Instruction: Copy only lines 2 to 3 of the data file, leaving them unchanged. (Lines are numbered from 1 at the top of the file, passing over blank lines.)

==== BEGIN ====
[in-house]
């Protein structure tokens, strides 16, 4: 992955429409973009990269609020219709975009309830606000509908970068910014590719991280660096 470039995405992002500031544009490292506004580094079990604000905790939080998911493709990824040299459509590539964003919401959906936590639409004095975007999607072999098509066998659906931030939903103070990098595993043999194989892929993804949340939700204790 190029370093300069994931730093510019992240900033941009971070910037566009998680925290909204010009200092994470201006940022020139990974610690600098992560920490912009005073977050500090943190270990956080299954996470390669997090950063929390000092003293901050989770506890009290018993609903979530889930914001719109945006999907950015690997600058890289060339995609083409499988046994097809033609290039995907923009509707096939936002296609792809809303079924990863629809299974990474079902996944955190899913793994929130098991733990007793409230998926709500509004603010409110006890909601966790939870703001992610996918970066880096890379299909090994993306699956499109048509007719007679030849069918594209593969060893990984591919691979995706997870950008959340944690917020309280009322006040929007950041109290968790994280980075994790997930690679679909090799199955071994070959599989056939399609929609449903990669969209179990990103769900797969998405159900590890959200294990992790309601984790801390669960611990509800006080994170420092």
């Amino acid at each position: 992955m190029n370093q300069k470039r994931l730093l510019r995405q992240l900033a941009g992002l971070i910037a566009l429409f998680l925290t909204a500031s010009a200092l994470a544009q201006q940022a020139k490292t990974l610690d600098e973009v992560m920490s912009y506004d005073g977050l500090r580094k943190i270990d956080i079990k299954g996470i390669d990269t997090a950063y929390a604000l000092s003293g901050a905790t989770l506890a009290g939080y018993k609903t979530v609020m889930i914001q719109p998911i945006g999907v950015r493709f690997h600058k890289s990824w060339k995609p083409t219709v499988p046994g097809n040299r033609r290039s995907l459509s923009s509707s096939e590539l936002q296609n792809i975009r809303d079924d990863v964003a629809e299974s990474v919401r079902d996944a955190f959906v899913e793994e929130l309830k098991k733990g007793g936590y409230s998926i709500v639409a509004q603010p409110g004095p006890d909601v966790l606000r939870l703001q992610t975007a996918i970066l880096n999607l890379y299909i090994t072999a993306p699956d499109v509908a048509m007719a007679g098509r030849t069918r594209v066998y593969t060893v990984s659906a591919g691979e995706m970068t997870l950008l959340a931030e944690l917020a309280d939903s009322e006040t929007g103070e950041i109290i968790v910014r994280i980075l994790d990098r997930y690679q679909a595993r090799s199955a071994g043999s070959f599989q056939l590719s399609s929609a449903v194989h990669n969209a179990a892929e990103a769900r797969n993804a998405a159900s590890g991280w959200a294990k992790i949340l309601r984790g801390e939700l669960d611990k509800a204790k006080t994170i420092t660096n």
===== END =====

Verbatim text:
């Protein structure tokens, strides 16, 4: 992955429409973009990269609020219709975009309830606000509908970068910014590719991280660096 470039995405992002500031544009490292506004580094079990604000905790939080998911493709990824040299459509590539964003919401959906936590639409004095975007999607072999098509066998659906931030939903103070990098595993043999194989892929993804949340939700204790 190029370093300069994931730093510019992240900033941009971070910037566009998680925290909204010009200092994470201006940022020139990974610690600098992560920490912009005073977050500090943190270990956080299954996470390669997090950063929390000092003293901050989770506890009290018993609903979530889930914001719109945006999907950015690997600058890289060339995609083409499988046994097809033609290039995907923009509707096939936002296609792809809303079924990863629809299974990474079902996944955190899913793994929130098991733990007793409230998926709500509004603010409110006890909601966790939870703001992610996918970066880096890379299909090994993306699956499109048509007719007679030849069918594209593969060893990984591919691979995706997870950008959340944690917020309280009322006040929007950041109290968790994280980075994790997930690679679909090799199955071994070959599989056939399609929609449903990669969209179990990103769900797969998405159900590890959200294990992790309601984790801390669960611990509800006080994170420092």
């Amino acid at each position: 992955m190029n370093q300069k470039r994931l730093l510019r995405q992240l900033a941009g992002l971070i910037a566009l429409f998680l925290t909204a500031s010009a200092l994470a544009q201006q940022a020139k490292t990974l610690d600098e973009v992560m920490s912009y506004d005073g977050l500090r580094k943190i270990d956080i079990k299954g996470i390669d990269t997090a950063y929390a604000l000092s003293g901050a905790t989770l506890a009290g939080y018993k609903t979530v609020m889930i914001q719109p998911i945006g999907v950015r493709f690997h600058k890289s990824w060339k995609p083409t219709v499988p046994g097809n040299r033609r290039s995907l459509s923009s509707s096939e590539l936002q296609n792809i975009r809303d079924d990863v964003a629809e299974s990474v919401r079902d996944a955190f959906v899913e793994e929130l309830k098991k733990g007793g936590y409230s998926i709500v639409a509004q603010p409110g004095p006890d909601v966790l606000r939870l703001q992610t975007a996918i970066l880096n999607l890379y299909i090994t072999a993306p699956d499109v509908a048509m007719a007679g098509r030849t069918r594209v066998y593969t060893v990984s659906a591919g691979e995706m970068t997870l950008l959340a931030e944690l917020a309280d939903s009322e006040t929007g103070e950041i109290i968790v910014r994280i980075l994790d990098r997930y690679q679909a595993r090799s199955a071994g043999s070959f599989q056939l590719s399609s929609a449903v194989h990669n969209a179990a892929e990103a769900r797969n993804a998405a159900s590890g991280w959200a294990k992790i949340l309601r984790g801390e939700l669960d611990k509800a204790k006080t994170i420092t660096n």